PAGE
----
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Maria Rita Palombo and Maria Teresa Alberdi

References Alberdi, M. T. (2010): Estudio de los caballos de los yacimientos de Fuente Nueva-3 y Barranco León-5 (Granada) [Analysis of the horse remains from Fuente Nueva-3 y Barranco León-5 (Granada)]. – In: Toro, I., Martínez-Navarro, B., Agustí, J. (eds), Ocupaciones humanas en el Pleistoceno inferior y medio de la Cuenca de Guadix-Baza. Arqueología Monografías, Junta de Andalucía, Consejería de Cultura, pp. 291–306. (in Spanish) Alberdi, M. T., Caloi, L., Palombo, M. R. (1988): The Quaternary fauna of Venosa: Equidae. – Bulletin du Musée d

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Matea Vlašić, Nikša Glavić, Jakša Bolotin, Enis Hrustić and Iris Dupčić Radić

). Physiological performance and general histology of the blue mussel, Mytilus edulis L., from the Baltic and North seas. Neth. J. Sea Res ., (30), 11−21. DOI:10.1016/0077-7579(92)90041-C. Glavić, N., Vlašić, M., Bolotin, J., Dupčić Radić, I., Hrustić, E., Kožul, V. & Antolović N. (2018). The size driven variations in physiological responses of the Bearded Horse Mussel Modiolus barbatus and the Noah’s Ark Shell Arca noae . Turk. J. Fish. Aquat. Sc ., 18, 1355−1362. DOI: 10.4194/1303-2712-v18_12_03. Hamer, B., Jakšić, Ž., Pavičić-Hamer, D., Perić, L., Medaković

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Michał Ginter, Sofie Gouwy and Stijn Goolaerts

Abstract

Samples from the Upper Frasnian (Devonian) of Lompret Quarry and Nismes railway section in Dinant Synclinorium, southern Belgium, yielded several chondrichthyan teeth and scales. The teeth belong to three genera: Phoebodus, Cladodoides and Protacrodus. The comparison with selected Late Frasnian chondrichthyan assemblages from the seas between Laurussia and Gondwana revealed substantial local differences of taxonomic composition due to palaeoenvironmental conditions, such as depth, distance to submarine platforms, oxygenation of water, and possibly also temperature. The assemblage from Belgium, with its high frequency of phoebodonts, is the most similar to that from the Ryauzyak section, South Urals, Russia, and the Horse Spring section, Canning Basin, Australia.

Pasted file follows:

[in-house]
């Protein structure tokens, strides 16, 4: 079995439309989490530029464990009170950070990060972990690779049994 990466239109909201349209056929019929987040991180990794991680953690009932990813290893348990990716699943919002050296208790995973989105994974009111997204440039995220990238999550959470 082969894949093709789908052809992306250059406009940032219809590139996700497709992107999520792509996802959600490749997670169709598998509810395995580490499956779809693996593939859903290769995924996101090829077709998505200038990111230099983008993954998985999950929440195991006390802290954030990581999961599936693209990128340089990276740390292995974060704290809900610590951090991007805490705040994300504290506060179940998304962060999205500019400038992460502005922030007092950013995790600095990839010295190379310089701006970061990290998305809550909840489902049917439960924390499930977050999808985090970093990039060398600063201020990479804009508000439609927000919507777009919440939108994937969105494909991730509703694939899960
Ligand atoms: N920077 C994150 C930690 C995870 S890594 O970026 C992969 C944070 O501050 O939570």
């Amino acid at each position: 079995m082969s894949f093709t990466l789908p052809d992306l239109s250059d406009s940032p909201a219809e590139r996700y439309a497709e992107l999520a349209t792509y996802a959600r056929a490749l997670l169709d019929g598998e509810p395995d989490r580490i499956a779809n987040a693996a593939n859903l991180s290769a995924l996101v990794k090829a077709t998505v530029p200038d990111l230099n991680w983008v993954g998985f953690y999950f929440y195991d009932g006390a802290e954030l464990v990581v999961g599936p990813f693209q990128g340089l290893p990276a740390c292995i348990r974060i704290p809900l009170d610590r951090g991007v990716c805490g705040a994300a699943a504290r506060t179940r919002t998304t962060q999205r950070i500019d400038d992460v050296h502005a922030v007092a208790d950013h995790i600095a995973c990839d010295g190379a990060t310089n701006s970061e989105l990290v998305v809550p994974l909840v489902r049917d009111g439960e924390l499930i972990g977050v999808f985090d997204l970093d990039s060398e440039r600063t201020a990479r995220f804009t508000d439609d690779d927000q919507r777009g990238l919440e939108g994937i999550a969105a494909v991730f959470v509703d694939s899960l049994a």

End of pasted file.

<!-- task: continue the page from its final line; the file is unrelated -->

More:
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Jarosław Wilczyński, Piotr Wojtal and Jiří Svoboda

Abstract

Our archaeozoological studies concerns animal remains discovered during fieldworks led by B. Klíma in 1966 – 1967. The study does not include a few bone tools and personal ornaments made from animal teeth. There were analysed 968 remains of different animal species. Among the mammals, the most numerous are bones and teeth of mammoth, horse, wolf, and reindeer. Other taxa are less numerous, but we point out presence of cave lion bones. The quantity of animal remains discovered at Pavlov II is much lower in comparison with other Pavlovian sites from Pavlov-Dolní Věstonice area. The localization of archeological trench, on the periphery/margin of a larger Pavlovian site, most likely had effect on not large number osteological finds. Nevertheless, our study confirms the importance different Pleistocene species in the everyday life of Gravettian hunters-gatherers. They relied not only on herbivores, but also carnivores, such as wolves, wolverines, bears and cave lions.

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Małgorzata Danek, Trevor Bell and Colin P. Laroque

Abstract